HAYWARD CITY COUNCIL//NOTES | The key to a Hayward renaissance has always focused on curing its struggling school district, but its future also lies in rehabilitating the areas around the South Hayward BART station. It is not only an unsafe neighborhood, but it is also no good reason to visit other than hopping on the BART trains and virtually escaping to another Bay Area locale.

Greg Jones, Al Mendall

The Hayward City Council last Tuesday pretty much admitted as much while sorting out problems with parking around the BART station. “This is a tough area of town,” said Hayward Mayor Michael Sweeney, who also challenged BART to cooperate with the city to fix this downtrodden part of town. Sweeney said any new revenue from charging for parking had no clear priorities attached to them or which entity gets first dibs on the proceeds. “What about lighting, graffiti, garbage, street sweeping? It sounds to me like there are some issues her to be resolved.”

“There’s some trust going forward here that some of these needs in this part of South Hayward will be taken care of,” Sweeney bluntly said Tuesday night in the direction of two BART officials in attendance. “I hope you will not disappoint us.”

JONES: AIDING AND ABETTING? On two occasions Tuesday night Councilman Greg Jones sounded like he was laying out blueprints for bag guys to commit crimes in Hayward. Jones said creating demand for parking near the South Hayward BART station would likely push more people to park their cars on nearby Mission Boulevard. “This isn’t an advertisement,” said Jones who grinned when he grasped what he was inadvertently saying, “but cars will get broken into.”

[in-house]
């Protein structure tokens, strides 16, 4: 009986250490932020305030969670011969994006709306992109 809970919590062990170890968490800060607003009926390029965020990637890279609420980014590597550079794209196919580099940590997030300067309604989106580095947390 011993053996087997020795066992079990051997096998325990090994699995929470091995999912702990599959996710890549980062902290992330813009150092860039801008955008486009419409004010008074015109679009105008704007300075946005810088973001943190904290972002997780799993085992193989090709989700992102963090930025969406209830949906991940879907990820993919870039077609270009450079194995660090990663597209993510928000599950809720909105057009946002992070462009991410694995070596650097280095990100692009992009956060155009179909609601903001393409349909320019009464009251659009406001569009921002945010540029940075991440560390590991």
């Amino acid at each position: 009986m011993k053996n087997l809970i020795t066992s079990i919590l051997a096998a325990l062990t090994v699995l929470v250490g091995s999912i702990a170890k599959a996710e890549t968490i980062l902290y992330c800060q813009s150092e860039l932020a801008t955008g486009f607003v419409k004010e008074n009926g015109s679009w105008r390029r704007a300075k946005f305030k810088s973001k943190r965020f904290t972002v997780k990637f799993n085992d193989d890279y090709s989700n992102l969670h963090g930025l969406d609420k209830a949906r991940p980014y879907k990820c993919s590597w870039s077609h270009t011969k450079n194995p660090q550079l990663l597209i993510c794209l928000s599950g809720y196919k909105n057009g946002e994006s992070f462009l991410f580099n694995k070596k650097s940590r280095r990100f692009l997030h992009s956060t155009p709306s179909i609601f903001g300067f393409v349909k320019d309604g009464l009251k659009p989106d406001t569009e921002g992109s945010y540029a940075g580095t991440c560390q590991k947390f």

Later, during discussion of a moratorium on Internet sweepstakes cafes, Jones again laid out a possible loophole for businesses offering these types of gaming products by noting they could circumvent the ordinance by limiting them to four computers. However, this time Jones led the way in shutting down its possibility by successfully adding a friendly amendment to the motion, lowering the threshold to one computer.

RISE OF MENDALL AND JONES The council two newest members, Greg Jones and Al Mendall, shined Tuesday night. Not only did Jones act decisively with keen insight on what the proposed moratorium on sweepstakes business might not achieve, but Mendall also peppered discussions throughout the night with thoughtful questions. He also showed an innate desire to jump in front of issues rather than sit in the backseat.

Maybe it’s that or Mendall was just enjoying the psychological advantage of standing over his colleagues on the dais Tuesday night. Due to a bad back, Mendall stood for the entire four hour meeting. Either way, the new kids on the block are forcing a positive change in the council’s hierarchy, which may make someone like Mark Salinas seem like yesterday’s story.